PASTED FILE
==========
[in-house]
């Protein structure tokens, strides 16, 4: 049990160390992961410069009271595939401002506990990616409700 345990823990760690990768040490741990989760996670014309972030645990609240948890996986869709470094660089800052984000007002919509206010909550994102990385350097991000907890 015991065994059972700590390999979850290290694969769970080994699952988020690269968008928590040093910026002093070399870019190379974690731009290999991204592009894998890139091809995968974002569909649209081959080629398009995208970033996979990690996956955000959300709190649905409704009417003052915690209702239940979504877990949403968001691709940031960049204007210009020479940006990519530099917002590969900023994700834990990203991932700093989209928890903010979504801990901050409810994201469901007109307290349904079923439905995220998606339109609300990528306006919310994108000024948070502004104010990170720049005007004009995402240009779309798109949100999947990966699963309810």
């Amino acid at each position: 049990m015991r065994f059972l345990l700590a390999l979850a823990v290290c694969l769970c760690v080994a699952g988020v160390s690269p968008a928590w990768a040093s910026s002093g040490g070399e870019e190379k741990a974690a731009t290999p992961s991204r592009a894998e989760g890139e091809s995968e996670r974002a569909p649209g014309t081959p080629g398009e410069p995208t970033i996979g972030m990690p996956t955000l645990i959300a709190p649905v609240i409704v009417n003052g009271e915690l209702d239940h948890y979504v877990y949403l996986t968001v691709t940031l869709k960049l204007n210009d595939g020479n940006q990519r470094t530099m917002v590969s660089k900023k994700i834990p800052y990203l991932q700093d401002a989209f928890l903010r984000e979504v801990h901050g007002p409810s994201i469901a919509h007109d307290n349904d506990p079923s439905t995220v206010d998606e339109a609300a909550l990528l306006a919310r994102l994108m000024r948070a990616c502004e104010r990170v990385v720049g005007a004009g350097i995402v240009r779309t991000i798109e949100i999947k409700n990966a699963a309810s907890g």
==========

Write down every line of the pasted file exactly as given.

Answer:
[in-house]
């Protein structure tokens, strides 16, 4: 049990160390992961410069009271595939401002506990990616409700 345990823990760690990768040490741990989760996670014309972030645990609240948890996986869709470094660089800052984000007002919509206010909550994102990385350097991000907890 015991065994059972700590390999979850290290694969769970080994699952988020690269968008928590040093910026002093070399870019190379974690731009290999991204592009894998890139091809995968974002569909649209081959080629398009995208970033996979990690996956955000959300709190649905409704009417003052915690209702239940979504877990949403968001691709940031960049204007210009020479940006990519530099917002590969900023994700834990990203991932700093989209928890903010979504801990901050409810994201469901007109307290349904079923439905995220998606339109609300990528306006919310994108000024948070502004104010990170720049005007004009995402240009779309798109949100999947990966699963309810």
């Amino acid at each position: 049990m015991r065994f059972l345990l700590a390999l979850a823990v290290c694969l769970c760690v080994a699952g988020v160390s690269p968008a928590w990768a040093s910026s002093g040490g070399e870019e190379k741990a974690a731009t290999p992961s991204r592009a894998e989760g890139e091809s995968e996670r974002a569909p649209g014309t081959p080629g398009e410069p995208t970033i996979g972030m990690p996956t955000l645990i959300a709190p649905v609240i409704v009417n003052g009271e915690l209702d239940h948890y979504v877990y949403l996986t968001v691709t940031l869709k960049l204007n210009d595939g020479n940006q990519r470094t530099m917002v590969s660089k900023k994700i834990p800052y990203l991932q700093d401002a989209f928890l903010r984000e979504v801990h901050g007002p409810s994201i469901a919509h007109d307290n349904d506990p079923s439905t995220v206010d998606e339109a609300a909550l990528l306006a919310r994102l994108m000024r948070a990616c502004e104010r990170v990385v720049g005007a004009g350097i995402v240009r779309t991000i798109e949100i999947k409700n990966a699963a309810s907890g």